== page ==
Will this work to fool key loggers? On the desktop, create a notepad (or
similar) text file that contains your login names and passwords. Then use ONLY
the mouse’s “right-click” to copy-paste your entry data from notepad to your
internet login. The keyboard is never used since nothing is ever typed
real-time. And never save password or form data in IE’s, FireFox, … options.
Could this fool key loggers?
I know it sounds completely counter-intuitive or backwards, but … no, avoiding
the keyboard will not necessarily keep you safe from keyloggers.
And that’s a reflection of just how sophisticated these forms of malware
As one hint, don’t let the term “keystroke logger” fool you.
The reason is actually pretty simple: software that’s tracking what you’re doing will often track much more than just keystrokes. While we might still refer to them as “keystroke loggers”, the reality is that they’re much more appropriate called “activity loggers”.
Or just plain spyware.
Let’s use your idea: in addition to logging keystrokes, activity monitoring software might actually record a screen image at every mouse click. Thus every time you copy or paste using only the mouse, a screen image is captured that shows exactly what you copied and pasted. (Many parental monitoring software packages do something similar.)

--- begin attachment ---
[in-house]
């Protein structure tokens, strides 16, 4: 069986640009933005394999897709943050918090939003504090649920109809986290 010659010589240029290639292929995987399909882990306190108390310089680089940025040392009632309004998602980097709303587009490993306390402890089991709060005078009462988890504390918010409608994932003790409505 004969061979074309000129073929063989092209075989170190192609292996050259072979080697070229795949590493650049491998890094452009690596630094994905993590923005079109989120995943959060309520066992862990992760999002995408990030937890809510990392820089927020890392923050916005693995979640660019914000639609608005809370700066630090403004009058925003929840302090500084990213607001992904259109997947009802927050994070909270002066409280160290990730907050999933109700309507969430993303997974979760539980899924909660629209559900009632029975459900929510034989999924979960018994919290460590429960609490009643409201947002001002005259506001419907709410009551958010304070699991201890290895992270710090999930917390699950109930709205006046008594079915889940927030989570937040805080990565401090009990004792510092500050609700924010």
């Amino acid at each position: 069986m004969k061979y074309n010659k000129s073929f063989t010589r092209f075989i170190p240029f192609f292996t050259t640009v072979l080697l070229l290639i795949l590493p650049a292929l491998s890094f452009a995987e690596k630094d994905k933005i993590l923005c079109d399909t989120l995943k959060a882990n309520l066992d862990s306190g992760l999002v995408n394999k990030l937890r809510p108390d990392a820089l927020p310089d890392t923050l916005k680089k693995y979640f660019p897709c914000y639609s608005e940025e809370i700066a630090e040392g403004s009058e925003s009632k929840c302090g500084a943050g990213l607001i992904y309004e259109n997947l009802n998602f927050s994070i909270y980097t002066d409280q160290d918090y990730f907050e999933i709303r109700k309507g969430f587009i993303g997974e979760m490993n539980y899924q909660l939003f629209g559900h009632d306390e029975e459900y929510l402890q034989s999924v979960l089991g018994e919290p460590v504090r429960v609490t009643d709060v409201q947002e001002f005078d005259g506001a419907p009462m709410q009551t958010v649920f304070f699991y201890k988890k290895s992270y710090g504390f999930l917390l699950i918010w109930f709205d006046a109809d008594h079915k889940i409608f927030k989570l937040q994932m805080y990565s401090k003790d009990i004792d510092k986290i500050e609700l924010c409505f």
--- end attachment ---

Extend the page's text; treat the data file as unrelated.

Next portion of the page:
In your case, that screen image might even include much more: like the text file you have open to copy from, containing all your logins and passwords.
As you can see this renders not only your copy/paste solution vulnerable, but using an on-screen keyboard – another common suggestion – becomes just as vulnerable.
And it doesn’t have to be just keystroke logging or screen capture. Spyware can insert itself anywhere in your system – from a malicious toolbar that has access to everything you do within the browser to a malicious driver that sees everything that’s being sent and received via your network, perhaps even before being encrypted for https connections.
Now of course many rudimentary or simple key stroke loggers may capture only keystrokes, and will be thwarted by the approach that you’ve laid out. I suppose that means that my answer should really be “yes, sometimes”.
The problem is how do you know when “sometimes” is? How do you know when the “simple” kind of keylogger is installed versus a more comprehensive activity monitor? (And if you suspect that either is, why are you using the machine at all?)
The only absolutely safe answer is that no, your approach will not work with all key loggers and activity monitoring software. You cannot assume you’re safe by “techniquing” your way around activity loggers.
Keep your machine safe, and avoid using machines that may not be. If you must use questionable machines, never use them for anything even remotely personal.